Four stories, each a separate adventure, about unusual characters that at first appear to be like ordinary people. Is Margaret who she appears to be or someone altogether different? Can a new suit really alter our appearance? Just who is that man, sitting at the side of the road? Step into the future and learn about clones.
Twilight Times Books
This little book is very popular as a quick read and is available from Twilight Times Books as an ebook download. For anyone who enjoys weird science-fiction stories, this book will give you a chuckle.
The stories were written by the author while she was in a weird space. Perhaps she is an alien?
Excerpt taken from the story: Duplicated! The Year, 2225.
Zan, a scientist, decides that he will have a duplicate made of himself. This is the part where his wife, Dara, meets the robot for the first time.
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Zan had said there would be a number and USB port on the bottom of Blochlen's foot. The number was his make and model and the USB port could be used to hook him up to a computer. He could be programmed to record what happened in any given day and Zan could retrieve the information at his leisure.
I thought that smacked of spying on the robot's life, but then I reminded myself he was just a machine. However, as the two of them stood side-by-side in front of me, it was hard to think of Blochlen in that context. Very hard indeed.
"This is Dara, as you know," Zan said to Blochlen. To me he added, "Blochlen has been programmed to exist at the mental and emotional stage I was a few years ago, and so, in his mind, we have only just met."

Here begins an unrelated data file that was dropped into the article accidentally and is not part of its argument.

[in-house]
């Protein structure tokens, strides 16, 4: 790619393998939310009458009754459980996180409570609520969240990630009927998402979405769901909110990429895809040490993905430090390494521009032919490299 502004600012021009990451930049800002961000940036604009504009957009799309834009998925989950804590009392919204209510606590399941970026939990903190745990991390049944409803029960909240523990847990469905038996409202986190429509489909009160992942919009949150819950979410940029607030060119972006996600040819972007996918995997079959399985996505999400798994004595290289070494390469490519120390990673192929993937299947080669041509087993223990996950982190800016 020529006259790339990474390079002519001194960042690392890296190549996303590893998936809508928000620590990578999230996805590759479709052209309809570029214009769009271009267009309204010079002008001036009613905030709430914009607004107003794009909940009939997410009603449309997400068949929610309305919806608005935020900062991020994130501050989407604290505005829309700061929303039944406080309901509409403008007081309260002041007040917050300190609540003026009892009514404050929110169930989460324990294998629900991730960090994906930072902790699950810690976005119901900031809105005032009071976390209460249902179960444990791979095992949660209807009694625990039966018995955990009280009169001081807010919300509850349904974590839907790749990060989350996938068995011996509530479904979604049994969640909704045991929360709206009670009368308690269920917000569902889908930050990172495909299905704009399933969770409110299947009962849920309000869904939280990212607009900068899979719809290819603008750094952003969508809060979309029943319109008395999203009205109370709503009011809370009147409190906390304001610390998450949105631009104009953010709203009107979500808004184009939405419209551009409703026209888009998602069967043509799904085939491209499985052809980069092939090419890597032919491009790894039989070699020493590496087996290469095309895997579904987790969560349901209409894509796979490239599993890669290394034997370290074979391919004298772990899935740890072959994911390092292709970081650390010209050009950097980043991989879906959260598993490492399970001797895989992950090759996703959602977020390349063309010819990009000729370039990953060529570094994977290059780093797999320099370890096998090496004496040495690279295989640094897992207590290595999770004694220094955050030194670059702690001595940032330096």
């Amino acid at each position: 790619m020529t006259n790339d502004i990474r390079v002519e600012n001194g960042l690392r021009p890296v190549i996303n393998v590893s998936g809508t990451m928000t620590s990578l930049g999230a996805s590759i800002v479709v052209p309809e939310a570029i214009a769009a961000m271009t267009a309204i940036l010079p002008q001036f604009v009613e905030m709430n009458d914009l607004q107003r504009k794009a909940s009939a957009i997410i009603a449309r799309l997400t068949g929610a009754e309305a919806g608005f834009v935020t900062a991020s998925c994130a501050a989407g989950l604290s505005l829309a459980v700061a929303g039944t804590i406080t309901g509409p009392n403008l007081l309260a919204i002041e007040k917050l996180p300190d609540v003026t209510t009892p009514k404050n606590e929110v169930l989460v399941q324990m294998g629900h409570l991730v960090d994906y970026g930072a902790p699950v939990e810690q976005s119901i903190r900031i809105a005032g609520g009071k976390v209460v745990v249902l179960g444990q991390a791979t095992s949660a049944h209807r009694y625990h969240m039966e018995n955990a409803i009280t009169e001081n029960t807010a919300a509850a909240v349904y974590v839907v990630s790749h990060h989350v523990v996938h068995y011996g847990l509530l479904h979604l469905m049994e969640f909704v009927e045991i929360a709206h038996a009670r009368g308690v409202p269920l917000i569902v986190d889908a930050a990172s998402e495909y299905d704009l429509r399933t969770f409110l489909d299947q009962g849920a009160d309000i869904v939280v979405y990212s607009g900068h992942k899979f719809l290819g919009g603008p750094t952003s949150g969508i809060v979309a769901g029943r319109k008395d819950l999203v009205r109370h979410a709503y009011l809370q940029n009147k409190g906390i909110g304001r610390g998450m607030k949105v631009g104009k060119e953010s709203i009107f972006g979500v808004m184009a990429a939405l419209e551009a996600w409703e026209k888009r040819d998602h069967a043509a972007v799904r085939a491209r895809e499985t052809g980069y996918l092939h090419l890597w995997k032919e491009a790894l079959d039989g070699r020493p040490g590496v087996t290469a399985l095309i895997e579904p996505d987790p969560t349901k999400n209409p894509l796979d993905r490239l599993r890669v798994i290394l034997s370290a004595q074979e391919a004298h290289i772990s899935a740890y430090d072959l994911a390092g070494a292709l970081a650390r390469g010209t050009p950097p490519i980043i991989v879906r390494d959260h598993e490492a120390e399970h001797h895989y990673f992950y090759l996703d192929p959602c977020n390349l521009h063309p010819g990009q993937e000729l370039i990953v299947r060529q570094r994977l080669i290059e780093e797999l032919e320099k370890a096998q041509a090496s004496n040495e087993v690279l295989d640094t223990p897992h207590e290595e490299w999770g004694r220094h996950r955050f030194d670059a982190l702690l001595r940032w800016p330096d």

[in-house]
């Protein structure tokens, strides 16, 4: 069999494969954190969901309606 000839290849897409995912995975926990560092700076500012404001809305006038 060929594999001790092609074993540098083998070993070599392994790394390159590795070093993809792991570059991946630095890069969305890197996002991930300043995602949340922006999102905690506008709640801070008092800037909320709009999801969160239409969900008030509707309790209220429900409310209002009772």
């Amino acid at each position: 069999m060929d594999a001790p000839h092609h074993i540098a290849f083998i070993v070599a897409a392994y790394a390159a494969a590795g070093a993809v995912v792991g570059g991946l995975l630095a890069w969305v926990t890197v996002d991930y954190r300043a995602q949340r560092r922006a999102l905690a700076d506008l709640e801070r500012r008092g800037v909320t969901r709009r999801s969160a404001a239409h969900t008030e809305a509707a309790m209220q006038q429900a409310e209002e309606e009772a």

Blochlen flashed me a stunning smile and I felt strangely disconcerted; Zan hadn't smiled at me that way in a long time.
"But how will he be able to substitute for you at work if he isn't educated to your present level?" I asked.
"He can perform many functions without having my current knowledge," Zan explained. "He can always be tweaked to a higher level." He carried on talking about it for a while in scientific terms, probably more to impress the technicians rather than to inform me. I hardly understood a word he said.
When we got outside to our vehicle Blochlen offered me the front seat, but Zan insisted he sit beside him. I didn't mind because it meant I could observe Blochlen from the rear without appearing rude.
As I compared them, I marveled. It was amazing. I know I've probably said that before, but it's true. Physically they were identical, but you know, as I kept looking I could tell a difference. Zan might have said it was just my perception or only in my mind, but I swear, Blochlen's whole aura—although we aren't supposed to speak of such matters these days—was lighter somehow. Purer. Cleaner.
I must tell you what came to me. You'll see why later, but it occurred to me then, the very first time I met him, that Blochlen seemed devoid of cunning.